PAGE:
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Re: Instability / caching problems on Qube 2 - solved ?

To: Peter Horton <>
Subject: Re: Instability / caching problems on Qube 2 - solved ?
From: Ralf Baechle <>
Date: Mon, 15 Dec 2003 03:27:17 +0100
In-reply-to: <20031214162605.GA18357@skeleton-jack>
Original-recipient: rfc822;
References: <20031214162605.GA18357@skeleton-jack>
User-agent: Mutt/1.4.1i
On Sun, Dec 14, 2003 at 04:26:05PM +0000, Peter Horton wrote:

> When mapping an executable image into user space the kernel reads data
> into the page cache and then maps the page into user space. For an
> executable page no copy is done as the mapping is read only.


The kernel may also share writable pages until they're actually written to.
This is called copy-on-write (COW).  But executable pages usually aren't
COW so this case isn't meaningful for us.

> On my Qube
> the acting of reading data from the IDE via PIO causes the data to be
> placed in the D-cache (the RM52xx cache does write allocate), but the
> page never gets flushed to physical memory and so suffers from cache
> aliasing problems when it's mapped into user space.
> By enabling DMA on the IDE interface (it's off in the default Cobalt
> config) the kernel suddenly becomes stable (the page in the page cache
> never gets pulled into the D-cache).
> This seems to be a generic kernel problem - all architectures with VI
> caches and write allocate policies could trigger it.

Now that's where I'm getting some doubts about your explanation.  Assume
we're paging in a page that isn't mapped yet:

In this case do_no_page() will load the page.  Any DMA cache coherency
issues are supposed to be handled by the driver.  That means for an
executable page all that's missing is ensuring the I-cache is coherent.
This is done in these two lines:

                flush_icache_page(vma, new_page);
        update_mmu_cache(vma, address, entry);

   flush_page_to_ram is (and must be!) a no-op.  So the burden is entirely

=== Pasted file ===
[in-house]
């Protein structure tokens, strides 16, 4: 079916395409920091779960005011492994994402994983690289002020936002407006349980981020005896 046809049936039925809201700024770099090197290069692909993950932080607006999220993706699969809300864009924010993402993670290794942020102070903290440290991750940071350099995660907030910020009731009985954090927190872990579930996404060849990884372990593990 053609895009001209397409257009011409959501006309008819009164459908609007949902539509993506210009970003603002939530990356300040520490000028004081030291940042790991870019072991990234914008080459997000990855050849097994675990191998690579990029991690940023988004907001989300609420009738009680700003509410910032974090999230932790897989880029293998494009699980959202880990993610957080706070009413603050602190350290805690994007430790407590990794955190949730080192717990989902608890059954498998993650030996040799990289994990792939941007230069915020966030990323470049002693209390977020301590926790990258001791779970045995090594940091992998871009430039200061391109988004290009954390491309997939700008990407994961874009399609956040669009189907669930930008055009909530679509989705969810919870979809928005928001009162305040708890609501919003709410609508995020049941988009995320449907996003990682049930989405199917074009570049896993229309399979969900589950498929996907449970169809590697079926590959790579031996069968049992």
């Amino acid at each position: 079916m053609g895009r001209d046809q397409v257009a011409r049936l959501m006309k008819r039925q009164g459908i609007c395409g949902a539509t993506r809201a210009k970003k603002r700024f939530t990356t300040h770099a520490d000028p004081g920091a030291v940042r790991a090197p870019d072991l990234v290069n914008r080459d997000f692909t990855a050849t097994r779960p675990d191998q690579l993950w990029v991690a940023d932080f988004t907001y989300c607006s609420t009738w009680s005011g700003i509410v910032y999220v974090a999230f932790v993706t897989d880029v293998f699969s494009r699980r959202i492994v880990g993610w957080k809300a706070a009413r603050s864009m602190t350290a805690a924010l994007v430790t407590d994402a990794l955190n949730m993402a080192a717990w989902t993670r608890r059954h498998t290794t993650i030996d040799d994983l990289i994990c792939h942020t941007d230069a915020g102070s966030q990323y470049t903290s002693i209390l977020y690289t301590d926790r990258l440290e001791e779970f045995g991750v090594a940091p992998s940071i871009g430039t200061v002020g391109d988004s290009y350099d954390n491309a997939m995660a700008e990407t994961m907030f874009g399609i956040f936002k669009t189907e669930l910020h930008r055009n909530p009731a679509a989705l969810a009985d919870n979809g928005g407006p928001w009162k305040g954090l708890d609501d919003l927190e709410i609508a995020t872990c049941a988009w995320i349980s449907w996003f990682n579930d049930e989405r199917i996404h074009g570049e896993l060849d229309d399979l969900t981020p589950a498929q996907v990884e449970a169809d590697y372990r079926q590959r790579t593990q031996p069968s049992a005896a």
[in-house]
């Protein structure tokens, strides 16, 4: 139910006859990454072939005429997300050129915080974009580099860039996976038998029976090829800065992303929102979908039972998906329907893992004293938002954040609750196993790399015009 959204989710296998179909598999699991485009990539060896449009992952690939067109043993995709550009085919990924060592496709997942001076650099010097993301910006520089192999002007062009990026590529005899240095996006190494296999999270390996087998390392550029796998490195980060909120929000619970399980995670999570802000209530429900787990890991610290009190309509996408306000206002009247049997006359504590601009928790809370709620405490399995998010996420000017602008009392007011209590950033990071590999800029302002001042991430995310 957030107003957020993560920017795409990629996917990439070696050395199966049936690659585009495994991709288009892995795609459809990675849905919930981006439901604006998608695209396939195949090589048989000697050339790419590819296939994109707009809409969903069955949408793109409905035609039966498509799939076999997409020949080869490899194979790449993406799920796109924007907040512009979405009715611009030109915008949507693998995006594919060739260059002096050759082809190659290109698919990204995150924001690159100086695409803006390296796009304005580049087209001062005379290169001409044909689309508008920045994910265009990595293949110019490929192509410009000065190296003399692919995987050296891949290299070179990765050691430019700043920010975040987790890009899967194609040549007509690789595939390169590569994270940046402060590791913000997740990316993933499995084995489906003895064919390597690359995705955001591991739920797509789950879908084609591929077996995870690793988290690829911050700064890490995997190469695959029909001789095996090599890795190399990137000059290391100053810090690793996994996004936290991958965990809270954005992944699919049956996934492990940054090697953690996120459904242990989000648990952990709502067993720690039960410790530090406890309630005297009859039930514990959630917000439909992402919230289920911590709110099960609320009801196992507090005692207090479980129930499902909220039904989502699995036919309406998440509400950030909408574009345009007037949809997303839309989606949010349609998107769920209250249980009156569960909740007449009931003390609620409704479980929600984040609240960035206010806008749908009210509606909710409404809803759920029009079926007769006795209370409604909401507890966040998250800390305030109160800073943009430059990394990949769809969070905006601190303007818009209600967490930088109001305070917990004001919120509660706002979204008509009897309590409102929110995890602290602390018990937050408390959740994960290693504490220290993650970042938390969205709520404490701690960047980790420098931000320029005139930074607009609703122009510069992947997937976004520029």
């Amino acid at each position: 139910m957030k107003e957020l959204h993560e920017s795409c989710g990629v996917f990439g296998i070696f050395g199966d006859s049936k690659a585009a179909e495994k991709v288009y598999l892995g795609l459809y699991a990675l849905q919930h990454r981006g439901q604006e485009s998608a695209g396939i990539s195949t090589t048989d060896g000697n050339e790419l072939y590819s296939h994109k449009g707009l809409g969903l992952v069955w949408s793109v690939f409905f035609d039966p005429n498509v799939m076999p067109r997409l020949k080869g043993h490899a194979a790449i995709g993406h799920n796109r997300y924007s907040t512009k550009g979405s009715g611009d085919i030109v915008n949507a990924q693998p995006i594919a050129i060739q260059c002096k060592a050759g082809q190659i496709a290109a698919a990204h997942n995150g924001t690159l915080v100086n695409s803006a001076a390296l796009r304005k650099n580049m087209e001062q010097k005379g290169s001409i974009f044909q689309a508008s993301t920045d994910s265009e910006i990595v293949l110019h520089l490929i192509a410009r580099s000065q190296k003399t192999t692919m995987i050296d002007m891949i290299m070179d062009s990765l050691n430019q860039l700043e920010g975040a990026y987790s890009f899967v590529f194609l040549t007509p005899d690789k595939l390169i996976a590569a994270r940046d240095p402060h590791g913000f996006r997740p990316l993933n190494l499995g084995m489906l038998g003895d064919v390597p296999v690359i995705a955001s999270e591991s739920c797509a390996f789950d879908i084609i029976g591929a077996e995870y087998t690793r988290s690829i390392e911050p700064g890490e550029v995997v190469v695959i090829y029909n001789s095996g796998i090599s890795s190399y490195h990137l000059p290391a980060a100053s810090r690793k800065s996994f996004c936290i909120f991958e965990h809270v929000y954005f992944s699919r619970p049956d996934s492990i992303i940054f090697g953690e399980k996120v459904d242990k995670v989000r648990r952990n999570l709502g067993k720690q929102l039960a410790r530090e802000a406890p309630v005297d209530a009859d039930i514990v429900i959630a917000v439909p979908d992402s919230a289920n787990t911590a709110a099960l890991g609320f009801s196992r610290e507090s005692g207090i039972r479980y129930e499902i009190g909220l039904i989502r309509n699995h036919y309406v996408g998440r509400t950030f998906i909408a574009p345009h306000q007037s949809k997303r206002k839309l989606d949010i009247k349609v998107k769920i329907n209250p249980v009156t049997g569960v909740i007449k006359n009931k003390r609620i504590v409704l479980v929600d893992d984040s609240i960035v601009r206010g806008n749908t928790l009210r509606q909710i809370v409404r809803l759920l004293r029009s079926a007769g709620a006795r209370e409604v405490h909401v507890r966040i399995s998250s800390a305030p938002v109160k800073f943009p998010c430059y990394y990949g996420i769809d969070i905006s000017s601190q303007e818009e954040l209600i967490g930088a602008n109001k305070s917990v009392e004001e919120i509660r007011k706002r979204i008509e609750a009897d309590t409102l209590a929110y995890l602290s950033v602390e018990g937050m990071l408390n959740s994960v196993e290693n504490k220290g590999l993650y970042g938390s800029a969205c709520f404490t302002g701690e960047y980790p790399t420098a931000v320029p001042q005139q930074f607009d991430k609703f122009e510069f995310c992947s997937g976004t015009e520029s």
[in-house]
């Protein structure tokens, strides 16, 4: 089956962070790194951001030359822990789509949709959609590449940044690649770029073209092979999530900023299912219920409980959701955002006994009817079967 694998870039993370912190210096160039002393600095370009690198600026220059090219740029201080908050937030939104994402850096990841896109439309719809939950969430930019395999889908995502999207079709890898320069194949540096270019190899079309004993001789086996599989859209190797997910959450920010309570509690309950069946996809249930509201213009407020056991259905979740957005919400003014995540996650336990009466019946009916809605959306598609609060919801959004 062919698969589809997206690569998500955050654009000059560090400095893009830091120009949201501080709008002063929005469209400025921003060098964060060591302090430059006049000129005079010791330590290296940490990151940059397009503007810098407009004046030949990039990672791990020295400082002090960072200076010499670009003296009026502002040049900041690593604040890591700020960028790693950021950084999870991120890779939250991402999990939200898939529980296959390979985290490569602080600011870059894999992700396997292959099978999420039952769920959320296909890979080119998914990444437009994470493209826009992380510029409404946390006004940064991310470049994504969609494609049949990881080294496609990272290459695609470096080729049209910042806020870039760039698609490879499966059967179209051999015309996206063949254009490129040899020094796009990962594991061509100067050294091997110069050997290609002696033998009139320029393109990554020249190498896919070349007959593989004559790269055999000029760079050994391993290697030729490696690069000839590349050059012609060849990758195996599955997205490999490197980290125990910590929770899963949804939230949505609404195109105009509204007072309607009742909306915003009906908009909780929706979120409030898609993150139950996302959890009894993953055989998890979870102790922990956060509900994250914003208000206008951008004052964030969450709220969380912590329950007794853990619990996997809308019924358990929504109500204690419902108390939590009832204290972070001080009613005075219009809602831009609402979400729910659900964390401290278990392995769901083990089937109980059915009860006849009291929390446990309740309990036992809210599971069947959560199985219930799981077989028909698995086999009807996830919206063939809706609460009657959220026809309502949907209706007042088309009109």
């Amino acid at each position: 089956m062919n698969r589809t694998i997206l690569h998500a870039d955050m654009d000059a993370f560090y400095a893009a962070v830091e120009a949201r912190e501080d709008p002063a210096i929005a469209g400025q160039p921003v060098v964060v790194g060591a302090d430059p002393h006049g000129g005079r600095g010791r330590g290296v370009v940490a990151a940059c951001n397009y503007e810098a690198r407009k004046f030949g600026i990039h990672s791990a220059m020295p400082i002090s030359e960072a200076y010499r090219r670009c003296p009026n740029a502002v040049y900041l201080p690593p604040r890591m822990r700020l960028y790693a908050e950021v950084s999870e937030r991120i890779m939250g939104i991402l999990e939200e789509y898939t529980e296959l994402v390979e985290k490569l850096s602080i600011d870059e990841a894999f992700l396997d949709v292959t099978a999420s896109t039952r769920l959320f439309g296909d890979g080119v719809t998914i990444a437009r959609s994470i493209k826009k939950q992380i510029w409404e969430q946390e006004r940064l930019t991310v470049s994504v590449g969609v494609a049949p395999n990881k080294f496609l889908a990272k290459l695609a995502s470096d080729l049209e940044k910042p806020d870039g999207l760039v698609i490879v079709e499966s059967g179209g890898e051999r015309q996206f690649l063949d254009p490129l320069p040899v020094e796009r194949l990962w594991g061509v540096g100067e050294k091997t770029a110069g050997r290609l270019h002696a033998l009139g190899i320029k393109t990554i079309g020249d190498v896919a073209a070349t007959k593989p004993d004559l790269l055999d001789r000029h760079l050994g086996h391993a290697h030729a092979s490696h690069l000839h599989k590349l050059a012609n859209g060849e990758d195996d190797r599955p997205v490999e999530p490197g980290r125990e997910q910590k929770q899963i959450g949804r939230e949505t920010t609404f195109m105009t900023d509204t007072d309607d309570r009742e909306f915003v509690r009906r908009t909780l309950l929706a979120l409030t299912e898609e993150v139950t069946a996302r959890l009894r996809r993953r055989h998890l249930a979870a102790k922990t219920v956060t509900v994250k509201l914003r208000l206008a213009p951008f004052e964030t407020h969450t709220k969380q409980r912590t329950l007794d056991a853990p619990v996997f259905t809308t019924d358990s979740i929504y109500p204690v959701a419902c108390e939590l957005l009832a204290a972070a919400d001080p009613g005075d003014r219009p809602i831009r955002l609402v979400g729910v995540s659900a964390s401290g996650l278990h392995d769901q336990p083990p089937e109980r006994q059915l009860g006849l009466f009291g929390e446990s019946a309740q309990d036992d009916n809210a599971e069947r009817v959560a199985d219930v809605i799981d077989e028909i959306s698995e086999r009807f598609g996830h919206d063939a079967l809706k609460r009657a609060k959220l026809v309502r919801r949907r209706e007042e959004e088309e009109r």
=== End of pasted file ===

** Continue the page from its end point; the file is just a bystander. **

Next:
upto flush_icache_page and update_mmu_cache.  Note flush_dcache_page
   never enters the picture when mapping an executable because the file has
   not been written to.  So let's see flush_icache_page:

static void r4k_flush_icache_page(struct vm_area_struct *vma,
        struct page *page)
         * If there's no context yet, or the page isn't executable, no icache
         * flush is needed.
        if (!(vma->vm_flags & VM_EXEC))

All this is only about I-cache coherence.  That is we do nothing at all if
this isn't an executable page.

         * Tricky ...  Because we don't know the virtual address we've got the
         * choice of either invalidating the entire primary and secondary
         * caches or invalidating the secondary caches also.  With the subset
         * enforcment on R4000SC, R4400SC, R10000 and R12000 invalidating the
         * secondary cache will result in any entries in the primary caches
         * also getting invalidated which hopefully is a bit more economical.
        if (cpu_has_subset_pcaches) {
                unsigned long addr = (unsigned long) page_address(page);


This section is only needed for certain processors such as the R4000SC.
That is it's not of interest here either.

        if (!cpu_has_ic_fills_f_dc) {
                unsigned long addr = (unsigned long) page_address(page);

But cpu_has_ic_fills_f_dc is always zero on Nevada.  Which means we're
going to flush the page's kernel address from the D-cache here.

         * We're not sure of the virtual address(es) involved here, so
         * we have to flush the entire I-cache.
        if (cpu_has_vtag_icache) {
                int cpu = smp_processor_id();

                if (cpu_context(cpu, vma->vm_mm) != 0)
                        drop_mmu_context(vma->vm_mm, cpu);

... cpu_has_vtag_icache is zero on Nevada so the else case will be taken:
        } else

so we just blast away the entire I-cache.  Coherency the hard way.  At
this point we've established I-cache coherency for executable pages.

But what this was a non-executable page?  Then flush_icache_page would do
nothing at all - nor would update_mmu_cache.   The page will be copied to
userspace and ...  whoops, data may still be in the wrong cache segment,
game over.  This also explains a few other bugs.

> So where's the correct place to put the flush_dcache_page() ? :-)
> I don't know whether the problem could affect any other IO subsystems
> ... probably SCSI at least.

As you describe it it doesn't seem specific to any particular kind of
device - only DMA or PIO matters; and the DMA coherency thing happens to
paint over the issue which must be why it wasn't discovered for so long.


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